Monday, March 07, 2011

No Khan-Do

With much of the public up in arms over the arbitrary actions of DOT Commissioner Sadik-Khan to unilaterally transform the NYC streetscape, it good to know that Mayor Tone Deaf has her back. The NY Post has the story: "He's got his commissioner's back. Mayor Bloomberg offered a spirited defense yesterday of embattled Transportation Commissioner Janette Sadik-Khan, two days after she withdrew a controversial proposal to plop down a pedestrian mall in the middle of 34th Street. "This woman has made some real innovations here in this city that will last and will be a very big deal," the mayor declared, speaking of the sweeping streetscape changes undertaken during his administration."

And Bloomberg sees her backing down-not as a result of the tumultuous public blowback-devolving from Sadik-Khan's sensitivity to the pulse of the people: "He argued that Sadik-Khan should be given credit for backing off the original 34th Street plan, saying that indicated she had listened to community concerns about closing the street to all traffic except buses and emergency vehicles between Fifth and Sixth avenues. "That's what she's supposed to do," said the mayor."

All of which is unsurprising given since it is the mayor who is ultimately to be held responsible for this runaway train-but Bloomberg's public defense of the transit czar contrasts sharply with some of his reported private remarks about the embattled commissioner. The NY Times reports on this in its profile of Sadik-Khan last week-and it is revealed in a reported exchange between Congressman Weiner and the mayor: “When I become mayor, you know what I’m going to spend my first year doing?” Mr. Weiner said to Mr. Bloomberg, as tablemates listened. “I’m going to have a bunch of ribbon-cuttings tearing out your [expletive] bike lanes.” Mr. Weiner, a brash Democrat from Queens, had expected a bit of banter with his longtime adversary. Instead, Mr. Bloomberg adopted an exasperated, welcome-to-my-world expression. “His answer was, ‘Tell me about it,’ ” said a person who was there, one of two who recounted the tale. The mayor, some guests said, made it clear that Ms. Sadik-Khan was off on her own.

If the exchange is true, however, it is an indication to us that the 34th Street backdown came right from the mayor himself-and the NY Post's observations about the need for continual vigilance over this rogue commissioner rings true to us: "City Transportation Commissioner Janette Sadik-Khan says she's backing off her radical remake of 34th Street -- but she's never played straight with New Yorkers before, so why take her at face value now?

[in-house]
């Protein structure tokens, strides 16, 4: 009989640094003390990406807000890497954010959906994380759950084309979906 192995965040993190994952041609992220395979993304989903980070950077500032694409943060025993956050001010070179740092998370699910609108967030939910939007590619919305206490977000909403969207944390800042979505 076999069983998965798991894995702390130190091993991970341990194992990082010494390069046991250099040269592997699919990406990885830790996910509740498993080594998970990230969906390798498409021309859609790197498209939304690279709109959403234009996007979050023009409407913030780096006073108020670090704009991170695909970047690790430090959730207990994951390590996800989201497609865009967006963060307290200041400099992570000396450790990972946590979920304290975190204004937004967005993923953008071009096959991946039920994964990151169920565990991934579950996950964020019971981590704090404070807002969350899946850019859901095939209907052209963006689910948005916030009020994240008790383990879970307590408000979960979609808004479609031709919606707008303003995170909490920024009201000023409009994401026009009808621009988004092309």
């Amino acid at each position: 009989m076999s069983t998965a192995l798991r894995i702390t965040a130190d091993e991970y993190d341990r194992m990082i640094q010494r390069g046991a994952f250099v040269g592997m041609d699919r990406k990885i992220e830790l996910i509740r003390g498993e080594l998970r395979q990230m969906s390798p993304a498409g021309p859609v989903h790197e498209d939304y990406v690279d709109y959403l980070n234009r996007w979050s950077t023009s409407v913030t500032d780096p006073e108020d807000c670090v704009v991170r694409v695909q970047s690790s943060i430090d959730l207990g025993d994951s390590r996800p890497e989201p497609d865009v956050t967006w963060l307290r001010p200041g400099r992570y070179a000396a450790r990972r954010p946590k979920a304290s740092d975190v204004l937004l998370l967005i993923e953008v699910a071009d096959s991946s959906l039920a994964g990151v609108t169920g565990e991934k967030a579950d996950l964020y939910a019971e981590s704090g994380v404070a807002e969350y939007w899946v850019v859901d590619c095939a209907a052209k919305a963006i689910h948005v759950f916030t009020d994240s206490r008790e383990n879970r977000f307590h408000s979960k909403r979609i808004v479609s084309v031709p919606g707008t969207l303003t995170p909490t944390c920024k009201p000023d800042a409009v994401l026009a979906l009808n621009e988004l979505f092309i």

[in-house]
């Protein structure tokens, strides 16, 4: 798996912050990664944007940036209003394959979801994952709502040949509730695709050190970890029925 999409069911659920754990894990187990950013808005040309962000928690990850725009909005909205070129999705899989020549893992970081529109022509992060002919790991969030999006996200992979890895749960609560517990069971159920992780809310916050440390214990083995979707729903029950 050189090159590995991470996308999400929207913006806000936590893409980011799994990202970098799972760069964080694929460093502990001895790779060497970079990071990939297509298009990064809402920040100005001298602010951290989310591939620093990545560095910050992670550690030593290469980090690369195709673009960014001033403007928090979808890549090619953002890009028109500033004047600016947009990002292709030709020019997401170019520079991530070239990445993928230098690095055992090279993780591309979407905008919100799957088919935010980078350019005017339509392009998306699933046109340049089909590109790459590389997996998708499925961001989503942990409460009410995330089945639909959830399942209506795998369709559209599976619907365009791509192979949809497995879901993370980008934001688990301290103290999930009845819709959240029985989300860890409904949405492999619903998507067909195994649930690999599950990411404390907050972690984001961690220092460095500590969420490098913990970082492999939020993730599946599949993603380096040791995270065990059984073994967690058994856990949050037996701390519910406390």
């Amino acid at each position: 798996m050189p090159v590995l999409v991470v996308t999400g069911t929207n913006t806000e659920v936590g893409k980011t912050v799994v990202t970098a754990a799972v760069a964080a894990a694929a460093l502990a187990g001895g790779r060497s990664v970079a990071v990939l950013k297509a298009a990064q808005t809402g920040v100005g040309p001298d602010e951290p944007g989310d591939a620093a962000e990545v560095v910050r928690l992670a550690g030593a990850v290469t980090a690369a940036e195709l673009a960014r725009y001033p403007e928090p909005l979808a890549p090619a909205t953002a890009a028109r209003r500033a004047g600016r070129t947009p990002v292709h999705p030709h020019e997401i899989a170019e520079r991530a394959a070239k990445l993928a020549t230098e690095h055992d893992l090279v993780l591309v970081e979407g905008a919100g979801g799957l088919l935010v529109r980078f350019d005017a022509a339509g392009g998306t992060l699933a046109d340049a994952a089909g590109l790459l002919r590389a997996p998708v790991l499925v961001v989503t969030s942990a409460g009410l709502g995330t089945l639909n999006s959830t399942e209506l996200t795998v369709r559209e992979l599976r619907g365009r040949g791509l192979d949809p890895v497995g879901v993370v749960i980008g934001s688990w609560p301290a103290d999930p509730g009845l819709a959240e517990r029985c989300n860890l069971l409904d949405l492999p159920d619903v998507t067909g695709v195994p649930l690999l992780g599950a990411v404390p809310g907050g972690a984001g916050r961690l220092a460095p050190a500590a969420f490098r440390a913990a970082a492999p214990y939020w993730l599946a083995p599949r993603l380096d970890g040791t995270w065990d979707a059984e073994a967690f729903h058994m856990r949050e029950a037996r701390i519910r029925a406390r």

The Post hones in on the commissioner's hubris: "Her plan to redirect traffic on 34th Street may also be in flux -- though it's hard to say, because with Sadik-Khan everything is a secret until it isn't. But there is no doubt that any significant traffic manipulation will create a permanent nightmare for nearby side streets."

The paper doesn't have much good to say about all of those, "innovations," that the mayor referred to: "Not that she hasn't committed a boatload of costly mistakes -- starting with turning over vast swaths of city streets to delivery boys on bikes and the occasional cool dude peddling along in his Day-Glo tights. The 34th Street plaza was a humongous mutation of her other tour de force -- the tourist refuge that cut the heart out of the former crossroads of the world, Times Square."

But what struck us most about the Post's commentary was its focus on the lack of oversight and accountability at the transit agency-something that we also have remarked on in the past: "And it's not remotely clear whether residents and businesses will continue to have curb access all along 34th Street -- or, if they do, what restrictions will remain. Sadik-Khan says she'll make more details public on March 14. If she follows form, much of it will be on a take-it-or-leave-it basis. And, if Mayor Bloomberg's past indulgence of his transportation commissioner maintains, that'll be the end of much of the discussion. Sure, the department promises to publish traffic and environmental studies later this year -- but the agency conducts such studies itself, and previous "reviews" generally have simply ratified its original proposals. In the rare instances when the studies produce inconvenient results, they are either paid lip service or ignored. So if any municipal agency has earned vigorous independent oversight, it's the Department of Transportation." (emphasis added)

Which is why all of this mishogos should be subject to rigorous environmental review-an official ULURP process where the city council hires its own traffic engineers to review any data that the DOT submits. That's what independent oversight looks like. What is accurate about DOT holds true for EDC as well-and for too long the city council has swallowed whole the drek provided by EDC's, and the leading developers'-favorite consultants, AKRF.

The blistering critique that Brian Ketcham did of EDC's traffic ramp application to SDOT dramatizes our point-and for too long the ULURP process has been suborned by fraudulent studies designed to bolster the inaccurately rosy picture of one development after the other. It's now time to fundamentally alter the entire SEQR process in this city.